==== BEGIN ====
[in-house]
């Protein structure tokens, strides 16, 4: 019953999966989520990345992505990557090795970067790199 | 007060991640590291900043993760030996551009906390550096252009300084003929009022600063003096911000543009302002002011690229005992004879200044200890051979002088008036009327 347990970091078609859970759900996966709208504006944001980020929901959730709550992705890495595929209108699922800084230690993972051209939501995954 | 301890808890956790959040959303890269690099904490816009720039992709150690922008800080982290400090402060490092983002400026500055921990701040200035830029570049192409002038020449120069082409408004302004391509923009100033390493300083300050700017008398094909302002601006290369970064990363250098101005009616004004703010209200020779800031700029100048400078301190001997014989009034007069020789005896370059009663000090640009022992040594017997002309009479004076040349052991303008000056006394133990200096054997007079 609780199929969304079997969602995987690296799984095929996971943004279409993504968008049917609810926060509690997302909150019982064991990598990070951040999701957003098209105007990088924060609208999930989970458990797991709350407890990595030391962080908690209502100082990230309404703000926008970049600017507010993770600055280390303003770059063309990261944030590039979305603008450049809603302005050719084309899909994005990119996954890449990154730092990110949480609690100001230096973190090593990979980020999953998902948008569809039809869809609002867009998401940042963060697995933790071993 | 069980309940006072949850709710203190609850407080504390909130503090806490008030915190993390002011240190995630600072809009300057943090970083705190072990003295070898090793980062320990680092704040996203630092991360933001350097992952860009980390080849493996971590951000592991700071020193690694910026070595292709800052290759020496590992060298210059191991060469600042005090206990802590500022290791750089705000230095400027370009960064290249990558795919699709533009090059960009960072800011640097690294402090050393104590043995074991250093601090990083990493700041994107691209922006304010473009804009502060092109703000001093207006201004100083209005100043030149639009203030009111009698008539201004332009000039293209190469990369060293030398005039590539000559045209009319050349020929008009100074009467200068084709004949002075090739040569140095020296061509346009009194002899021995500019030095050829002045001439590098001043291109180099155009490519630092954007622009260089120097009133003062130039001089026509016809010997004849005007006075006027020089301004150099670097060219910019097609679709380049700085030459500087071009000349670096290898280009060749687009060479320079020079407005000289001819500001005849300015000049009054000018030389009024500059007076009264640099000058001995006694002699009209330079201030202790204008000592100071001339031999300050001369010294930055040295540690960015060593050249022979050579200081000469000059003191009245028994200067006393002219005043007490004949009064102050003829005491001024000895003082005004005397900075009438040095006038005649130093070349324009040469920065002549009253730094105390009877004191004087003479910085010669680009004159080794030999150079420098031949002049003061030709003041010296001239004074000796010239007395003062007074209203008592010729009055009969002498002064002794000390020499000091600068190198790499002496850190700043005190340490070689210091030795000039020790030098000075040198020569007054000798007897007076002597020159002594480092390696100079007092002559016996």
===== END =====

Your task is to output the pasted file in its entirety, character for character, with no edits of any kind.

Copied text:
[in-house]
């Protein structure tokens, strides 16, 4: 019953999966989520990345992505990557090795970067790199 | 007060991640590291900043993760030996551009906390550096252009300084003929009022600063003096911000543009302002002011690229005992004879200044200890051979002088008036009327 347990970091078609859970759900996966709208504006944001980020929901959730709550992705890495595929209108699922800084230690993972051209939501995954 | 301890808890956790959040959303890269690099904490816009720039992709150690922008800080982290400090402060490092983002400026500055921990701040200035830029570049192409002038020449120069082409408004302004391509923009100033390493300083300050700017008398094909302002601006290369970064990363250098101005009616004004703010209200020779800031700029100048400078301190001997014989009034007069020789005896370059009663000090640009022992040594017997002309009479004076040349052991303008000056006394133990200096054997007079 609780199929969304079997969602995987690296799984095929996971943004279409993504968008049917609810926060509690997302909150019982064991990598990070951040999701957003098209105007990088924060609208999930989970458990797991709350407890990595030391962080908690209502100082990230309404703000926008970049600017507010993770600055280390303003770059063309990261944030590039979305603008450049809603302005050719084309899909994005990119996954890449990154730092990110949480609690100001230096973190090593990979980020999953998902948008569809039809869809609002867009998401940042963060697995933790071993 | 069980309940006072949850709710203190609850407080504390909130503090806490008030915190993390002011240190995630600072809009300057943090970083705190072990003295070898090793980062320990680092704040996203630092991360933001350097992952860009980390080849493996971590951000592991700071020193690694910026070595292709800052290759020496590992060298210059191991060469600042005090206990802590500022290791750089705000230095400027370009960064290249990558795919699709533009090059960009960072800011640097690294402090050393104590043995074991250093601090990083990493700041994107691209922006304010473009804009502060092109703000001093207006201004100083209005100043030149639009203030009111009698008539201004332009000039293209190469990369060293030398005039590539000559045209009319050349020929008009100074009467200068084709004949002075090739040569140095020296061509346009009194002899021995500019030095050829002045001439590098001043291109180099155009490519630092954007622009260089120097009133003062130039001089026509016809010997004849005007006075006027020089301004150099670097060219910019097609679709380049700085030459500087071009000349670096290898280009060749687009060479320079020079407005000289001819500001005849300015000049009054000018030389009024500059007076009264640099000058001995006694002699009209330079201030202790204008000592100071001339031999300050001369010294930055040295540690960015060593050249022979050579200081000469000059003191009245028994200067006393002219005043007490004949009064102050003829005491001024000895003082005004005397900075009438040095006038005649130093070349324009040469920065002549009253730094105390009877004191004087003479910085010669680009004159080794030999150079420098031949002049003061030709003041010296001239004074000796010239007395003062007074209203008592010729009055009969002498002064002794000390020499000091600068190198790499002496850190700043005190340490070689210091030795000039020790030098000075040198020569007054000798007897007076002597020159002594480092390696100079007092002559016996």